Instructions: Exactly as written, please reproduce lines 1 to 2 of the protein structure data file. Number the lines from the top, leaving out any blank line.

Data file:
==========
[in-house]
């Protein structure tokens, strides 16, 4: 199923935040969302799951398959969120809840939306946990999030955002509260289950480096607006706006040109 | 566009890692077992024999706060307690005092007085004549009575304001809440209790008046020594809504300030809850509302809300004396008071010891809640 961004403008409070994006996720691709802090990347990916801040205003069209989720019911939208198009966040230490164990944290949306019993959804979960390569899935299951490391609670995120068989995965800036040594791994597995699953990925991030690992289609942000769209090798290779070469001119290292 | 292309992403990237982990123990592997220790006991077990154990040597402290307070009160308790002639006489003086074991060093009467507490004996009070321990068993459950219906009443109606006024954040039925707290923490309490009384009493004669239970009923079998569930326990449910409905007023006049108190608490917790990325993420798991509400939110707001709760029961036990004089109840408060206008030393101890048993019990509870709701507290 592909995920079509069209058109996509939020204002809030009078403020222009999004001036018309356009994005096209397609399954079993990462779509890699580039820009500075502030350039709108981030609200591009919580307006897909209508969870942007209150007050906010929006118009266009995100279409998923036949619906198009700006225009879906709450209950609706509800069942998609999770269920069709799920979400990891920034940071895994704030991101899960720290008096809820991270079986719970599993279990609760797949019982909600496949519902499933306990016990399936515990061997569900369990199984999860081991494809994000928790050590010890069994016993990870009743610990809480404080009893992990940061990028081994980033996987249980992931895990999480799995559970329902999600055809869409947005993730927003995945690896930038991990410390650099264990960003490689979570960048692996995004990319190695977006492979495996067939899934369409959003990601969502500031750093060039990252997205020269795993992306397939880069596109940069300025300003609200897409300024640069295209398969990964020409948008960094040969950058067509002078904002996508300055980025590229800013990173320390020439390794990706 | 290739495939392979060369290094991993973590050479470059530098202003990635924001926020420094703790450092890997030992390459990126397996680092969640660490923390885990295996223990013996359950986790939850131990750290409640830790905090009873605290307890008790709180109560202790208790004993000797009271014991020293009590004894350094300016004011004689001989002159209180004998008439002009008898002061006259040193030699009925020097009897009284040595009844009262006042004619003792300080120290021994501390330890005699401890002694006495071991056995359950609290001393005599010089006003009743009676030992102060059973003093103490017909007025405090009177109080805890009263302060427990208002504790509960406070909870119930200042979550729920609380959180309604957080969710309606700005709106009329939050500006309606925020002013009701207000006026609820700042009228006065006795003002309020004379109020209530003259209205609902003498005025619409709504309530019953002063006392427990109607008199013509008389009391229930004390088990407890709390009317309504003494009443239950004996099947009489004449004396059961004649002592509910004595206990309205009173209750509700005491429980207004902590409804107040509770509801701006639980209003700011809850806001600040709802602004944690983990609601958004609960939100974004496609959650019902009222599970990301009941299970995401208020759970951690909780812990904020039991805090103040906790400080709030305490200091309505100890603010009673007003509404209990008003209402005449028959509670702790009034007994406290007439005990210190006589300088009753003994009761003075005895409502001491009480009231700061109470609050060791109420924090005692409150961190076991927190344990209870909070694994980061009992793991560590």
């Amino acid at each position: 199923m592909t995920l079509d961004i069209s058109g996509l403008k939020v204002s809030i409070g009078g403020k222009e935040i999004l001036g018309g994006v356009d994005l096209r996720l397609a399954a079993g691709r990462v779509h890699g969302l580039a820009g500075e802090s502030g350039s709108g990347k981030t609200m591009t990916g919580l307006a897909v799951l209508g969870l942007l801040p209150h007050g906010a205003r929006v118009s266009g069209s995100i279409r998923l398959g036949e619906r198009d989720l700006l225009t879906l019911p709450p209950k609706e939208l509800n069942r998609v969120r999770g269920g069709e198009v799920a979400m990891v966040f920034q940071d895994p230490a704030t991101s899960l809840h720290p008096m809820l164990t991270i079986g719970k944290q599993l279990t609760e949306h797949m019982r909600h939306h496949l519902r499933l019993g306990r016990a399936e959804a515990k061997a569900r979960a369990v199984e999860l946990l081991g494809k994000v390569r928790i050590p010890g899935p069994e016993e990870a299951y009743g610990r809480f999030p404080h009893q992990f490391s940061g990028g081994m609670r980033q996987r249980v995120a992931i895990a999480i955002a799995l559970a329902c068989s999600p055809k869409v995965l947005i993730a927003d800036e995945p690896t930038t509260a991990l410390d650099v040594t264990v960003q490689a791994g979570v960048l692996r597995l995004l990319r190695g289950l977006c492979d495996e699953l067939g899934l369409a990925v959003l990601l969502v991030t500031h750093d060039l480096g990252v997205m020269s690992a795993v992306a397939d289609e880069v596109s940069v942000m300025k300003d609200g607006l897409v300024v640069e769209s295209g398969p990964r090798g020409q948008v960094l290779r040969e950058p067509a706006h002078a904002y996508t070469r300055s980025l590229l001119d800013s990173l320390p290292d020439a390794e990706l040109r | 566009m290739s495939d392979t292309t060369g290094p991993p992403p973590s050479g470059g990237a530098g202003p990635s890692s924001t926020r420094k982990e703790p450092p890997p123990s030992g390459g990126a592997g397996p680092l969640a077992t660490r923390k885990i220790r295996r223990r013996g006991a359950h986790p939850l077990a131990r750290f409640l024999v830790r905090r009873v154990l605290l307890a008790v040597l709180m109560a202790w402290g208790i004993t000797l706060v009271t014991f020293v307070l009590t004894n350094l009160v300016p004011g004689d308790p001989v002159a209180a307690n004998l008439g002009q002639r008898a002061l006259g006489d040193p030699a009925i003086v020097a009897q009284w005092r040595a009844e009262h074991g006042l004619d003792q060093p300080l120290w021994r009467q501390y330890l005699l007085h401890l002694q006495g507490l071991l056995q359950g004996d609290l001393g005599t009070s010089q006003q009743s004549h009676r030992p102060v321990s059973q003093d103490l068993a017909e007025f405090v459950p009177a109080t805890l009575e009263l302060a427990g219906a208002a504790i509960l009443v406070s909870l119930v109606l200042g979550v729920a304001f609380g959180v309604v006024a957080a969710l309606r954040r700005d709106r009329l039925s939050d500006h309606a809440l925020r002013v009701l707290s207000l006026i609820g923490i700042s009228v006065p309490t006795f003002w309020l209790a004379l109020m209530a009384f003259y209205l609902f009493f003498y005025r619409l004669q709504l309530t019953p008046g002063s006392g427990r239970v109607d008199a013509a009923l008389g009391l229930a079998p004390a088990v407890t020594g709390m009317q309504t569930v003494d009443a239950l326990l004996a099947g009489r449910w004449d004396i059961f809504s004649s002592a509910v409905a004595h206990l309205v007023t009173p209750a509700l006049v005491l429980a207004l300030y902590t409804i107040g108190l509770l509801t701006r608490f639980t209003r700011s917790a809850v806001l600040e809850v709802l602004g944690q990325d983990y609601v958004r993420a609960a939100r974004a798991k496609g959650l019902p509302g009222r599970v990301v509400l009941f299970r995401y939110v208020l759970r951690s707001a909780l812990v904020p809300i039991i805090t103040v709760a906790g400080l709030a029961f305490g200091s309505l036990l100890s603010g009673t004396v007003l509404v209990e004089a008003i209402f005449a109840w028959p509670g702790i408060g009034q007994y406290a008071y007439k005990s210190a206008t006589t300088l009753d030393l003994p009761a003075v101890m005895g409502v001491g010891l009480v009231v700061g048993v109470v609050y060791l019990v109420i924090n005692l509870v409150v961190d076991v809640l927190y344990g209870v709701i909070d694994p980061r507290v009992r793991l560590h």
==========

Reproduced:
[in-house]
């Protein structure tokens, strides 16, 4: 199923935040969302799951398959969120809840939306946990999030955002509260289950480096607006706006040109 | 566009890692077992024999706060307690005092007085004549009575304001809440209790008046020594809504300030809850509302809300004396008071010891809640 961004403008409070994006996720691709802090990347990916801040205003069209989720019911939208198009966040230490164990944290949306019993959804979960390569899935299951490391609670995120068989995965800036040594791994597995699953990925991030690992289609942000769209090798290779070469001119290292 | 292309992403990237982990123990592997220790006991077990154990040597402290307070009160308790002639006489003086074991060093009467507490004996009070321990068993459950219906009443109606006024954040039925707290923490309490009384009493004669239970009923079998569930326990449910409905007023006049108190608490917790990325993420798991509400939110707001709760029961036990004089109840408060206008030393101890048993019990509870709701507290 592909995920079509069209058109996509939020204002809030009078403020222009999004001036018309356009994005096209397609399954079993990462779509890699580039820009500075502030350039709108981030609200591009919580307006897909209508969870942007209150007050906010929006118009266009995100279409998923036949619906198009700006225009879906709450209950609706509800069942998609999770269920069709799920979400990891920034940071895994704030991101899960720290008096809820991270079986719970599993279990609760797949019982909600496949519902499933306990016990399936515990061997569900369990199984999860081991494809994000928790050590010890069994016993990870009743610990809480404080009893992990940061990028081994980033996987249980992931895990999480799995559970329902999600055809869409947005993730927003995945690896930038991990410390650099264990960003490689979570960048692996995004990319190695977006492979495996067939899934369409959003990601969502500031750093060039990252997205020269795993992306397939880069596109940069300025300003609200897409300024640069295209398969990964020409948008960094040969950058067509002078904002996508300055980025590229800013990173320390020439390794990706 | 290739495939392979060369290094991993973590050479470059530098202003990635924001926020420094703790450092890997030992390459990126397996680092969640660490923390885990295996223990013996359950986790939850131990750290409640830790905090009873605290307890008790709180109560202790208790004993000797009271014991020293009590004894350094300016004011004689001989002159209180004998008439002009008898002061006259040193030699009925020097009897009284040595009844009262006042004619003792300080120290021994501390330890005699401890002694006495071991056995359950609290001393005599010089006003009743009676030992102060059973003093103490017909007025405090009177109080805890009263302060427990208002504790509960406070909870119930200042979550729920609380959180309604957080969710309606700005709106009329939050500006309606925020002013009701207000006026609820700042009228006065006795003002309020004379109020209530003259209205609902003498005025619409709504309530019953002063006392427990109607008199013509008389009391229930004390088990407890709390009317309504003494009443239950004996099947009489004449004396059961004649002592509910004595206990309205009173209750509700005491429980207004902590409804107040509770509801701006639980209003700011809850806001600040709802602004944690983990609601958004609960939100974004496609959650019902009222599970990301009941299970995401208020759970951690909780812990904020039991805090103040906790400080709030305490200091309505100890603010009673007003509404209990008003209402005449028959509670702790009034007994406290007439005990210190006589300088009753003994009761003075005895409502001491009480009231700061109470609050060791109420924090005692409150961190076991927190344990209870909070694994980061009992793991560590």